Henry Richards, C.J. and Tudball, J.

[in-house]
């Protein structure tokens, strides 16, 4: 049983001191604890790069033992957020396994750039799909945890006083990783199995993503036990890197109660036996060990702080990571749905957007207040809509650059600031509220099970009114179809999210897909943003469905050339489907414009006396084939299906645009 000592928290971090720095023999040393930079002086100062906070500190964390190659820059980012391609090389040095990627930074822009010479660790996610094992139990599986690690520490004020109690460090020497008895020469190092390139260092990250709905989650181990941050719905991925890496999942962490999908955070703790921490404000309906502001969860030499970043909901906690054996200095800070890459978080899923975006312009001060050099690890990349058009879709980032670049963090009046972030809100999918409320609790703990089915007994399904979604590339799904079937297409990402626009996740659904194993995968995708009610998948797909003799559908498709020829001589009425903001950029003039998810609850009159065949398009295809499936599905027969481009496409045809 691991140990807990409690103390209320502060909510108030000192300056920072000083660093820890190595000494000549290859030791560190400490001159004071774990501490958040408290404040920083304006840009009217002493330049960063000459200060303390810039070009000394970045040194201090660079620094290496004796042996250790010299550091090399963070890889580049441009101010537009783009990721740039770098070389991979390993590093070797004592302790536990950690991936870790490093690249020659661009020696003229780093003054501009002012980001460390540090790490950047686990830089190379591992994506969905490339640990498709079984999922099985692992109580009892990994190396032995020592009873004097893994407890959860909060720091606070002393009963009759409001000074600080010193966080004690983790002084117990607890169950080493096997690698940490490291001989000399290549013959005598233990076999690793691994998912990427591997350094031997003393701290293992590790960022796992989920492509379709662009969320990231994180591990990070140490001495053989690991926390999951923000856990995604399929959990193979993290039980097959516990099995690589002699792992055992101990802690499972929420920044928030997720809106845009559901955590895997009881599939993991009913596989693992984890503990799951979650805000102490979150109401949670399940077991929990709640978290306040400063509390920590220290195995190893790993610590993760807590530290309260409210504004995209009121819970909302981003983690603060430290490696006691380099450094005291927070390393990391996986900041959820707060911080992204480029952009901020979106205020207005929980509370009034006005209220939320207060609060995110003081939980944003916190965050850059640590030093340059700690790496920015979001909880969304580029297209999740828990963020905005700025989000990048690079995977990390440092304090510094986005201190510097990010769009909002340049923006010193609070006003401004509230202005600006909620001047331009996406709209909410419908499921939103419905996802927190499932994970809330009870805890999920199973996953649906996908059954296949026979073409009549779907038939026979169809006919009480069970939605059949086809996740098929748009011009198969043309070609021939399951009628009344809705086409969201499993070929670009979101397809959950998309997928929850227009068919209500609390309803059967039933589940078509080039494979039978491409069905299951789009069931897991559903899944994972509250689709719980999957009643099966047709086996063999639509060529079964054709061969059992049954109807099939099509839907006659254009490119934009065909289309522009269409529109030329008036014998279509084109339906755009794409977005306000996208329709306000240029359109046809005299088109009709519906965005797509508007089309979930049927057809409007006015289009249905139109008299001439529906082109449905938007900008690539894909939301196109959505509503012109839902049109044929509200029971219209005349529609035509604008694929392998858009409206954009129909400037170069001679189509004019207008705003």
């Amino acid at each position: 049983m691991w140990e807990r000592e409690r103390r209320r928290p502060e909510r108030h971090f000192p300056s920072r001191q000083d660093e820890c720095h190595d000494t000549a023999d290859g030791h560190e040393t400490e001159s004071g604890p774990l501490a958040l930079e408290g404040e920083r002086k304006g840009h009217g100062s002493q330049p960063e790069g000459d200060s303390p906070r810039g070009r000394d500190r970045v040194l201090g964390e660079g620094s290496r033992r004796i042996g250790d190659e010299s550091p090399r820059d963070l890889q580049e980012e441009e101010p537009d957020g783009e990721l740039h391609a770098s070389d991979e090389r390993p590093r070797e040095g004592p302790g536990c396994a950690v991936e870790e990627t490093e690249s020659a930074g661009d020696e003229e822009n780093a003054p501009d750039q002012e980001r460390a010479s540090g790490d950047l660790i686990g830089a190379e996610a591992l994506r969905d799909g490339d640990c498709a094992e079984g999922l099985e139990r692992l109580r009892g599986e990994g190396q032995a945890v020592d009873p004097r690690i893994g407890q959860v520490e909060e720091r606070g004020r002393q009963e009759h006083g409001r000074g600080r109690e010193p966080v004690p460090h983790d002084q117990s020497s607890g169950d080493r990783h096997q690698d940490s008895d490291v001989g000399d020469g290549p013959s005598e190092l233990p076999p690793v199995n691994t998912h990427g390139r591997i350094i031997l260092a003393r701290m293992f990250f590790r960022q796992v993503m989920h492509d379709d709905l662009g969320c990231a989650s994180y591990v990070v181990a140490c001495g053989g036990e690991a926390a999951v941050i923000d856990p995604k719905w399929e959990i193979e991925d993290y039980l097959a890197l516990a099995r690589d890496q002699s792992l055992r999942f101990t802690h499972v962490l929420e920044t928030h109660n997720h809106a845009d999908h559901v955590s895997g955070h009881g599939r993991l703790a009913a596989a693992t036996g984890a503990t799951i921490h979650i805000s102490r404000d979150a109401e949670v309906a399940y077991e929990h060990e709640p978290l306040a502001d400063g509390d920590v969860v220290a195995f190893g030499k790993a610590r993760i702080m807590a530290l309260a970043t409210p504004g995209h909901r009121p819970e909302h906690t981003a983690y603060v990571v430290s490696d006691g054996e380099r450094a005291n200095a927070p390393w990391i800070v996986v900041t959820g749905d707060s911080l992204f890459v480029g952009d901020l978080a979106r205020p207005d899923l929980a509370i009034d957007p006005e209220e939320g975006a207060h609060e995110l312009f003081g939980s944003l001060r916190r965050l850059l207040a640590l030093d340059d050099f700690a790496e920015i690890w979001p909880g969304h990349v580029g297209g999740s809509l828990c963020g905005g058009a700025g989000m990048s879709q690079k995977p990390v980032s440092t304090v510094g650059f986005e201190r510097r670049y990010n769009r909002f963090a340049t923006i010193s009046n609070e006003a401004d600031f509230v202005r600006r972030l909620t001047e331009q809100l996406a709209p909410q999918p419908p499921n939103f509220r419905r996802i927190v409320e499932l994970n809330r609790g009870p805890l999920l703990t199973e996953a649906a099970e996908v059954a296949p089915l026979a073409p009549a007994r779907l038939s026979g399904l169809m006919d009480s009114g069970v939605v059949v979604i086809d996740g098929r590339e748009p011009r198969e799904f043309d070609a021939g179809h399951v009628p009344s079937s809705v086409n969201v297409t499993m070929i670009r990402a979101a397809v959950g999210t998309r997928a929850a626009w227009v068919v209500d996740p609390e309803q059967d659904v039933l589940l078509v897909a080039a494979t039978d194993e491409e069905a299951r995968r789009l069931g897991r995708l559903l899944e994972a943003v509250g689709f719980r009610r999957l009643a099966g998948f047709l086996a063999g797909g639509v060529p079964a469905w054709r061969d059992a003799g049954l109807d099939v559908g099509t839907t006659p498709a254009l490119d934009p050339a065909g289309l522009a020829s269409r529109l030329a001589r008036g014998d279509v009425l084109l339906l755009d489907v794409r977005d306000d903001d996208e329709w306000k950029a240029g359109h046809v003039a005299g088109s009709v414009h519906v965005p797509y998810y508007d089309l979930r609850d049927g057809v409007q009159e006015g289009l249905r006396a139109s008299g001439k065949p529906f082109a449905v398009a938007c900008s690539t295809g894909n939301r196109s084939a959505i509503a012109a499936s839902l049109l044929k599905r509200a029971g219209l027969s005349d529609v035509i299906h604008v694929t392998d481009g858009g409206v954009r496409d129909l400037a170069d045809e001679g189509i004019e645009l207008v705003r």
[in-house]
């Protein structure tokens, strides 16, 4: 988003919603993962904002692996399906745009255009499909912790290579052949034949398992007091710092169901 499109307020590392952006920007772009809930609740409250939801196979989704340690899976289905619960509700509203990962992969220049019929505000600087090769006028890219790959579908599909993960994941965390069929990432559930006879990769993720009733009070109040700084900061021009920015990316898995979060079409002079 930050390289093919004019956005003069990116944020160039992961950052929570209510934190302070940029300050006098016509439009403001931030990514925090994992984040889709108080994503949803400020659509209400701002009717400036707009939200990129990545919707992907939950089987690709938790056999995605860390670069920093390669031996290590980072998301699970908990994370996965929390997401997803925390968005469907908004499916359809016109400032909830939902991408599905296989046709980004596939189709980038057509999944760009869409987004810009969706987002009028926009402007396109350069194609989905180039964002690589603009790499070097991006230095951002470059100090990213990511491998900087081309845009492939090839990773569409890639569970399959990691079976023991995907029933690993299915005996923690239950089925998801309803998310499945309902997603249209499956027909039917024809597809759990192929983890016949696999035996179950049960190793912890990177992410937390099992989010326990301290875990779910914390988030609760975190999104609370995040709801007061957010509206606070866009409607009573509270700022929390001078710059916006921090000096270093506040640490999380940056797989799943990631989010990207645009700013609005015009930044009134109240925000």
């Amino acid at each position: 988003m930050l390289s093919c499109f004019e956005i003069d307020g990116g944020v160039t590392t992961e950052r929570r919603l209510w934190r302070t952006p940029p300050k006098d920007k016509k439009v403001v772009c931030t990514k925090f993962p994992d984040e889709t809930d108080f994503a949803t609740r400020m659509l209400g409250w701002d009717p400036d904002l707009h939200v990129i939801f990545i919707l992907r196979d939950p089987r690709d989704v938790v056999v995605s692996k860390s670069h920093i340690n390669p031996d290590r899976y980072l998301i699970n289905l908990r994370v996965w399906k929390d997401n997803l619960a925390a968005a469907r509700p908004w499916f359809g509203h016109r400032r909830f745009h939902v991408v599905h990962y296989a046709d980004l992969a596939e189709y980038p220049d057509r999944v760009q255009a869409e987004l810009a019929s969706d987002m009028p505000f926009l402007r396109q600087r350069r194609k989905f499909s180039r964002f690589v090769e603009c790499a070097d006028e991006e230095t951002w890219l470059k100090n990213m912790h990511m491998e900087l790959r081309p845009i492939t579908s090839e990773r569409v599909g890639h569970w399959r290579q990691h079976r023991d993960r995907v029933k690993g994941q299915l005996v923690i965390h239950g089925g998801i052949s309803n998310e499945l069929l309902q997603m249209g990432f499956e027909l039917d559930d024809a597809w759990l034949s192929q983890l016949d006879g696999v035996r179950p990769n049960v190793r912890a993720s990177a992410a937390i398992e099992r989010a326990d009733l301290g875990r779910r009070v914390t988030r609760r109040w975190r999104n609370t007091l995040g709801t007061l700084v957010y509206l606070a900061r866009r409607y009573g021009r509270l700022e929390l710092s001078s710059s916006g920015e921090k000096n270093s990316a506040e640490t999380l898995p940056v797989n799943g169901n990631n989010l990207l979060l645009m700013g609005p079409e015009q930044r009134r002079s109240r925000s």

1. This appeal arises out of a suit for pre-emption. Portion of the property was situate in one mahal and portion in another. The plaintiff claimed preemption of the whole of the property in Harballampur but only a portion of the property in Mirganj. He said that the vendor was only entitled to a much smaller share in Mirganj than that which he purported to sell. He added to his plaint a, statement that if the court found that the vendor was really entitled to all the property in Mirganj which he purported to sell, then he was willing to pre-empt that also. Both the courts below have dismissed the plaintiff's suit on the ground that he did not seek preemption of the entire property. In our opinion this decision was correct. A pre-emptor is not entitled in a pre-emption suit to put the vendor on proof of his title to the property which he purports to sell. The principle of pre-emption is substitution. A pre-emptor is, therefore, bound to take the title which the vendee was ready to take. He is not entitled to say to the vendor, I will take all the property to which you prove you have a title but I will not take property which you fail to prove belongs to yourself. We need hardly say, that we do not decide that a vendor is entitled fraudulently to insert property, to which he has no title, in the sale deed for the purpose of inflating the price or otherwise fraudulently to defeat pre-emption. In the present case it is perfectly clear from what took place in the court below that the vendor has (or bona fide thinks he has) some title not necessarily a perfect title, to the property which the plaintiff in the present suit claims belongs to his son, We dismiss the appeal with costs.